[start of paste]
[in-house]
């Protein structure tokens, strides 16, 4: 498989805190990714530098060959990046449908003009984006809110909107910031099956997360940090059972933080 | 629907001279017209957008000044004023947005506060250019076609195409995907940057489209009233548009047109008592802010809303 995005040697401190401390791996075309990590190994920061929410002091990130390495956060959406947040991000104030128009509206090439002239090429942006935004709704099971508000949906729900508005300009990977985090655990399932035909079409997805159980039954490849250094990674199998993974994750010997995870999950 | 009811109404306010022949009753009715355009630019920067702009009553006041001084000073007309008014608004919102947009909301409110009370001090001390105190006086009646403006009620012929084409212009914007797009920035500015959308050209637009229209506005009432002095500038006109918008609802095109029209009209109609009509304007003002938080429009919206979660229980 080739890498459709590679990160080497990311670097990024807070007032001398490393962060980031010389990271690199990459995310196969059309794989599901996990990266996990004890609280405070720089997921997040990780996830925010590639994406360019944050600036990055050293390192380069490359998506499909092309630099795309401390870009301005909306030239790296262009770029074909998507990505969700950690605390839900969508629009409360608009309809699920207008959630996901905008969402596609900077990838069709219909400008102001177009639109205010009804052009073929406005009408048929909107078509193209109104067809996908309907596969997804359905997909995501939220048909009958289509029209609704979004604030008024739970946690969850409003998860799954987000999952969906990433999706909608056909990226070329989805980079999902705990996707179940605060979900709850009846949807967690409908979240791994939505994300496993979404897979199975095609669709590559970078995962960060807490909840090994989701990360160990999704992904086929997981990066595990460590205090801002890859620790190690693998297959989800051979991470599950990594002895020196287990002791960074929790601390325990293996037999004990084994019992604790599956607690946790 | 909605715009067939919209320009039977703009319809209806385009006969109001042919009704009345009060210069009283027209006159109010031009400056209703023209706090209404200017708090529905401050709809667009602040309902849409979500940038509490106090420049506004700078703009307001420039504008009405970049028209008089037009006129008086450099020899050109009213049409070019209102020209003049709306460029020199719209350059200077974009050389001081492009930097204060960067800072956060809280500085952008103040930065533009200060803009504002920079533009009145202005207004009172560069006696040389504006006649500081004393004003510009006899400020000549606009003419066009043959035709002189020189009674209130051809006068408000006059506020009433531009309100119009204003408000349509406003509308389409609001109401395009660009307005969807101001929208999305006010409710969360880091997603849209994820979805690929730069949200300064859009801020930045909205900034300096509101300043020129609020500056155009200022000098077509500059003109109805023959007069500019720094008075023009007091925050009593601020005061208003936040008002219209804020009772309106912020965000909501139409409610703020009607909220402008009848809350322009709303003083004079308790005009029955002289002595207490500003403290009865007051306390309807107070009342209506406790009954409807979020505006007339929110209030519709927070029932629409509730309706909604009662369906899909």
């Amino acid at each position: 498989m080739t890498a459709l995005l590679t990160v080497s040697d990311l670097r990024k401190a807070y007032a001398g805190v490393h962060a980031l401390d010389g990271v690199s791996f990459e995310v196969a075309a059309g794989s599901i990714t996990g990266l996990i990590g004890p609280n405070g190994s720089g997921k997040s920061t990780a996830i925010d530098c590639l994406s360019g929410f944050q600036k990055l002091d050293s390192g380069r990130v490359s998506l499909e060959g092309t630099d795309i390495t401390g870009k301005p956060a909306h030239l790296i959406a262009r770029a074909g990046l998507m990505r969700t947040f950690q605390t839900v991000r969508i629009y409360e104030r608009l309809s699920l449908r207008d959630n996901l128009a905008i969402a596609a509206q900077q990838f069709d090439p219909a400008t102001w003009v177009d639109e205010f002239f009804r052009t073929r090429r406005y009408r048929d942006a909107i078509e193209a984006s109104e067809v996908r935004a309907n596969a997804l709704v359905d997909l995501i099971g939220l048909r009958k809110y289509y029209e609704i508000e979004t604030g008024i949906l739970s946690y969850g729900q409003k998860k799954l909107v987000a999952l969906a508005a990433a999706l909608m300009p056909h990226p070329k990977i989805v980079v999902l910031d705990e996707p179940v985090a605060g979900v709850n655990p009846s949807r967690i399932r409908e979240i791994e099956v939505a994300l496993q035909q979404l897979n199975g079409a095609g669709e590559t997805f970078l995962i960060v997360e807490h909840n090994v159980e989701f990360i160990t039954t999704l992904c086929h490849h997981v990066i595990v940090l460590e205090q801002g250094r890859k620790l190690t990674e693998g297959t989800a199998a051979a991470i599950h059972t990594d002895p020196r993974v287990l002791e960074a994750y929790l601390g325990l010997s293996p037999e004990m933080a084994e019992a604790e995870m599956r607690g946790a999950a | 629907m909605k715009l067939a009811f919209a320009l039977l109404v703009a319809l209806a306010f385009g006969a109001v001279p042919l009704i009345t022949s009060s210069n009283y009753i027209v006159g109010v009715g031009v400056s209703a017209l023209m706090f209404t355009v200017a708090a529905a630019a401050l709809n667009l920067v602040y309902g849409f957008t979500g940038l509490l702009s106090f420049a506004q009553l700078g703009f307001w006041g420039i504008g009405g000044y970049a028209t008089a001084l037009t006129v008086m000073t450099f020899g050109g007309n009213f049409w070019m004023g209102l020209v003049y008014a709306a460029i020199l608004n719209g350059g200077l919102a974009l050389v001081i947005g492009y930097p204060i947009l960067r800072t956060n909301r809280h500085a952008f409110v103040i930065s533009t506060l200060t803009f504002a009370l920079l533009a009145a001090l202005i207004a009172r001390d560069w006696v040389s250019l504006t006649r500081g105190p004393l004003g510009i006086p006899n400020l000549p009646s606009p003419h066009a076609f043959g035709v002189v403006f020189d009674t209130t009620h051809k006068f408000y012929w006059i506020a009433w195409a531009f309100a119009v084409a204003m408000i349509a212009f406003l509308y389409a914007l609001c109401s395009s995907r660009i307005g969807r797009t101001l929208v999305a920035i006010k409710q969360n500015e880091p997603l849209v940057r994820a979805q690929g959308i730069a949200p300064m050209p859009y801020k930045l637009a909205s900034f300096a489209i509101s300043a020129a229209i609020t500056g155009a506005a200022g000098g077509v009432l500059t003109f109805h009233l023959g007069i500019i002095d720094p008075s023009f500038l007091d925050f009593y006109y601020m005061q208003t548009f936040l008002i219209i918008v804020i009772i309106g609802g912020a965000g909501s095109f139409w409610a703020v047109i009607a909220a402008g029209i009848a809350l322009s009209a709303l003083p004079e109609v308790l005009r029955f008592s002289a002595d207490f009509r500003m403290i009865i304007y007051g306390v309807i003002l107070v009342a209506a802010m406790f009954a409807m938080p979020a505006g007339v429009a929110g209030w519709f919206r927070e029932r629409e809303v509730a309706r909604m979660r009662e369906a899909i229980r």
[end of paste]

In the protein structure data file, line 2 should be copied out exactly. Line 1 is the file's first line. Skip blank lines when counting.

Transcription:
């Protein structure tokens, strides 16, 4: 498989805190990714530098060959990046449908003009984006809110909107910031099956997360940090059972933080 | 629907001279017209957008000044004023947005506060250019076609195409995907940057489209009233548009047109008592802010809303 995005040697401190401390791996075309990590190994920061929410002091990130390495956060959406947040991000104030128009509206090439002239090429942006935004709704099971508000949906729900508005300009990977985090655990399932035909079409997805159980039954490849250094990674199998993974994750010997995870999950 | 009811109404306010022949009753009715355009630019920067702009009553006041001084000073007309008014608004919102947009909301409110009370001090001390105190006086009646403006009620012929084409212009914007797009920035500015959308050209637009229209506005009432002095500038006109918008609802095109029209009209109609009509304007003002938080429009919206979660229980 080739890498459709590679990160080497990311670097990024807070007032001398490393962060980031010389990271690199990459995310196969059309794989599901996990990266996990004890609280405070720089997921997040990780996830925010590639994406360019944050600036990055050293390192380069490359998506499909092309630099795309401390870009301005909306030239790296262009770029074909998507990505969700950690605390839900969508629009409360608009309809699920207008959630996901905008969402596609900077990838069709219909400008102001177009639109205010009804052009073929406005009408048929909107078509193209109104067809996908309907596969997804359905997909995501939220048909009958289509029209609704979004604030008024739970946690969850409003998860799954987000999952969906990433999706909608056909990226070329989805980079999902705990996707179940605060979900709850009846949807967690409908979240791994939505994300496993979404897979199975095609669709590559970078995962960060807490909840090994989701990360160990999704992904086929997981990066595990460590205090801002890859620790190690693998297959989800051979991470599950990594002895020196287990002791960074929790601390325990293996037999004990084994019992604790599956607690946790 | 909605715009067939919209320009039977703009319809209806385009006969109001042919009704009345009060210069009283027209006159109010031009400056209703023209706090209404200017708090529905401050709809667009602040309902849409979500940038509490106090420049506004700078703009307001420039504008009405970049028209008089037009006129008086450099020899050109009213049409070019209102020209003049709306460029020199719209350059200077974009050389001081492009930097204060960067800072956060809280500085952008103040930065533009200060803009504002920079533009009145202005207004009172560069006696040389504006006649500081004393004003510009006899400020000549606009003419066009043959035709002189020189009674209130051809006068408000006059506020009433531009309100119009204003408000349509406003509308389409609001109401395009660009307005969807101001929208999305006010409710969360880091997603849209994820979805690929730069949200300064859009801020930045909205900034300096509101300043020129609020500056155009200022000098077509500059003109109805023959007069500019720094008075023009007091925050009593601020005061208003936040008002219209804020009772309106912020965000909501139409409610703020009607909220402008009848809350322009709303003083004079308790005009029955002289002595207490500003403290009865007051306390309807107070009342209506406790009954409807979020505006007339929110209030519709927070029932629409509730309706909604009662369906899909």